In the governor’s budget last week, one area that didn’t get a lot of attention is a proposal to increase funding to communities and counties by $175 million. That would be a $40 million increase over his previous proposal. 40 percent of that money would go for infrastructure, such as roads, but the rest would go into operations. If approved, it would come at a time when most local governments are dealing with less revenue. Wyoming Public Radio’s Bob Beck reports.
BOB BECK: Governor Matt Mead says he’s tried to make local government funding a priority since he took office.
The main revenue forecasting arm for the state of Wyoming called 2013 a solid year economically. Thanks to investments it means the state raised almost 350 million dollars over projections. But the Consensus Revenue Estimating Group or CREG says while this is great news, problems may be on the horizon. The legislative committee tasked with developing the state’s budget wants to be cautious. Wyoming Public Radio’s Bob Beck reports…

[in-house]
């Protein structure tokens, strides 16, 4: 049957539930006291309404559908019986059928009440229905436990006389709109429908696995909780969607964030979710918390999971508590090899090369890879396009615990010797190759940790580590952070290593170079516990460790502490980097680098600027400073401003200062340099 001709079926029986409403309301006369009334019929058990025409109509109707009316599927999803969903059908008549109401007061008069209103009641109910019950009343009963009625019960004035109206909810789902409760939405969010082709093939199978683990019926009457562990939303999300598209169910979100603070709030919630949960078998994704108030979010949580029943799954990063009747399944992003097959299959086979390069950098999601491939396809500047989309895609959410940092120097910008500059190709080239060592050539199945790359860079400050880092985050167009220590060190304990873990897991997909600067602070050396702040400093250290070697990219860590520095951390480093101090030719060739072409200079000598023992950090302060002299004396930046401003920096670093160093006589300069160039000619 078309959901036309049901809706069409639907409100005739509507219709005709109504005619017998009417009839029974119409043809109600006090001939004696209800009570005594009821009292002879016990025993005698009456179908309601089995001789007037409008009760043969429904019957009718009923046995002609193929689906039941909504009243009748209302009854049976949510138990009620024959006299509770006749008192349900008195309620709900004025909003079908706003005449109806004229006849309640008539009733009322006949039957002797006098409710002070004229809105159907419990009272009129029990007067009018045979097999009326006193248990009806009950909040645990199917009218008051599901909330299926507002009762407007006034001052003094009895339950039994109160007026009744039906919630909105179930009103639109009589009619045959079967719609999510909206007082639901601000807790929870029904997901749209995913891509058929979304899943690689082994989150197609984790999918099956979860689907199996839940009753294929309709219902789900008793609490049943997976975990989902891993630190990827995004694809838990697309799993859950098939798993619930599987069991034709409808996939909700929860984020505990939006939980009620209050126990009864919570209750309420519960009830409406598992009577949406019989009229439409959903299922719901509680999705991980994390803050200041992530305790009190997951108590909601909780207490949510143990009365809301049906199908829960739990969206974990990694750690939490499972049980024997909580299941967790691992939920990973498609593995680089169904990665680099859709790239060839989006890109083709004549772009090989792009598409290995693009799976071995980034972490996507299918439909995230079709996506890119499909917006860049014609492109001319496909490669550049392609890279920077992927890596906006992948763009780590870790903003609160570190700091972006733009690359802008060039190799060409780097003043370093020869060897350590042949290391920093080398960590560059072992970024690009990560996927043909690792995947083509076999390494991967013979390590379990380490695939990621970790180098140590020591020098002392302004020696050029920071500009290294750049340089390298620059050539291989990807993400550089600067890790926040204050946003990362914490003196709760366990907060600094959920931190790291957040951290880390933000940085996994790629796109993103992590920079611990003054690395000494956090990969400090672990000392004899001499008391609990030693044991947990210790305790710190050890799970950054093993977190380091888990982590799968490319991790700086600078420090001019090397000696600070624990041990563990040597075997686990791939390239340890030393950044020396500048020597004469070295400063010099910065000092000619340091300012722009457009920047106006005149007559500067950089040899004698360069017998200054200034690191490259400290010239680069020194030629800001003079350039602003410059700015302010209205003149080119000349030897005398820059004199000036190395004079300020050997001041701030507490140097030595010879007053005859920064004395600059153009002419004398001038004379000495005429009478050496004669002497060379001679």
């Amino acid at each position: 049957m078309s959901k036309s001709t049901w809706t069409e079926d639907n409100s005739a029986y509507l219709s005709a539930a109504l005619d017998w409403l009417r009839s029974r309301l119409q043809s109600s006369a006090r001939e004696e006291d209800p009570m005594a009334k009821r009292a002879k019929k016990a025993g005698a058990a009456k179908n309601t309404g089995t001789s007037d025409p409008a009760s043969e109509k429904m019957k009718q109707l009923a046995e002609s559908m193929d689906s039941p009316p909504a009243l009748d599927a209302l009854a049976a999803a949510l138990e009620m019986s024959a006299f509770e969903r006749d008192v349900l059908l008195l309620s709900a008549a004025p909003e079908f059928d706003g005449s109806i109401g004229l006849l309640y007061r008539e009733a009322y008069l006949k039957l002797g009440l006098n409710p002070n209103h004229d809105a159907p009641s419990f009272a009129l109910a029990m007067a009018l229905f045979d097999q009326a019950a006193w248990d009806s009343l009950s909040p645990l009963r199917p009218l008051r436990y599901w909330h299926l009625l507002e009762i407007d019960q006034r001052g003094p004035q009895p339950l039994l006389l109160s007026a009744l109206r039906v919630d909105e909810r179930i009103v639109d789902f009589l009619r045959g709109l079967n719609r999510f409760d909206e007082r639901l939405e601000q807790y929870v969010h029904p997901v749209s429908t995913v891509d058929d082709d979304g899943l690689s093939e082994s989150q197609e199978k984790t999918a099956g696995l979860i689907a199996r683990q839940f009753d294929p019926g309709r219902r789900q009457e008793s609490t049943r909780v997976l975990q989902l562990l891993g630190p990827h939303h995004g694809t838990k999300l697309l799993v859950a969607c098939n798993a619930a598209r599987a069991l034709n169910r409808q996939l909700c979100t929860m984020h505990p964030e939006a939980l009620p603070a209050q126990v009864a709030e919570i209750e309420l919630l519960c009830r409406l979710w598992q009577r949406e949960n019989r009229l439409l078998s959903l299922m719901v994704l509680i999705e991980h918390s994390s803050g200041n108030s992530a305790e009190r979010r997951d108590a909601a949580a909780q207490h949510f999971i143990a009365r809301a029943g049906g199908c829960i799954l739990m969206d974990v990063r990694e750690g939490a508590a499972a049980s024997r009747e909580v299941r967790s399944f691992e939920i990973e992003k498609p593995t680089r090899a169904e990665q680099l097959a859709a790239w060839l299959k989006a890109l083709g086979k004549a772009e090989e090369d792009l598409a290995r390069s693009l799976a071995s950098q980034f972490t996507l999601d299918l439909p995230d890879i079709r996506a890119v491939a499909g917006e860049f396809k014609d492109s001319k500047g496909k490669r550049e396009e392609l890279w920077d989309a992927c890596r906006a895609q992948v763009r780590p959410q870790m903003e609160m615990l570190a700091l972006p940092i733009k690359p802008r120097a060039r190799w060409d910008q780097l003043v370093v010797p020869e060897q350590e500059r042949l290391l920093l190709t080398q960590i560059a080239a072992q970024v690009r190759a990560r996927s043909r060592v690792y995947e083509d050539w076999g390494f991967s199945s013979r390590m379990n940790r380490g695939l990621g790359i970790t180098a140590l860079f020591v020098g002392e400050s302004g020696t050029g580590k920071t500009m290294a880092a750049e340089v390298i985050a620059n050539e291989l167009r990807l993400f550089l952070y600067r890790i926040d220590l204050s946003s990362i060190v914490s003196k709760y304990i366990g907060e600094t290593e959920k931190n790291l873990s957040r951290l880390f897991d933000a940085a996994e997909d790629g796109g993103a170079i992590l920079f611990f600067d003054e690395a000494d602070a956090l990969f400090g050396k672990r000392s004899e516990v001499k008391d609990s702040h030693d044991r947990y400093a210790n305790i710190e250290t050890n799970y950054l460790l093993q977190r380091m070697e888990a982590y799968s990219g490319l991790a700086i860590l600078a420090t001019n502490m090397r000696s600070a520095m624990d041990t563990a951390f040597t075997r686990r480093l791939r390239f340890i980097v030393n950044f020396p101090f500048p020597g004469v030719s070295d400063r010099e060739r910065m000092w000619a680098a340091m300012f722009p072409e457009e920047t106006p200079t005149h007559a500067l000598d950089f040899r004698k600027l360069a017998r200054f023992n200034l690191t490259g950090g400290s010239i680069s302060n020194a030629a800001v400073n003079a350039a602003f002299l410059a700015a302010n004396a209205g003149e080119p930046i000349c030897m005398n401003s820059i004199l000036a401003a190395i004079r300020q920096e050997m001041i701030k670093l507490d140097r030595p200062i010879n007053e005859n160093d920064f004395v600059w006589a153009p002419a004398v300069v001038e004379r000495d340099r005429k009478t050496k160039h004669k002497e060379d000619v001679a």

After a lengthy discussion, the Legislature’s Joint Appropriations Committee voted to support a two-percent external cost adjustment for public schools.
The external cost adjustment would address inflation issues within the school funding model, and is used by most districts to pay for salary increases. Lawmakers have been reluctant to support an ECA over the last several years due to budget concerns, and the appropriations committee was told that spending for education in Wyoming remains among the top 10 in the country.
The University of Wyoming has not given a pay raise to its faculty and staff in four years now and the board of trustees is concerned that scrimping on salaries has begun to adversely affect the education the university offers. David Bostrom, the president of the UW Board of Trustees, says that employee salaries don’t just need to compete state-wide but must also compete nationally and internationally within their fields.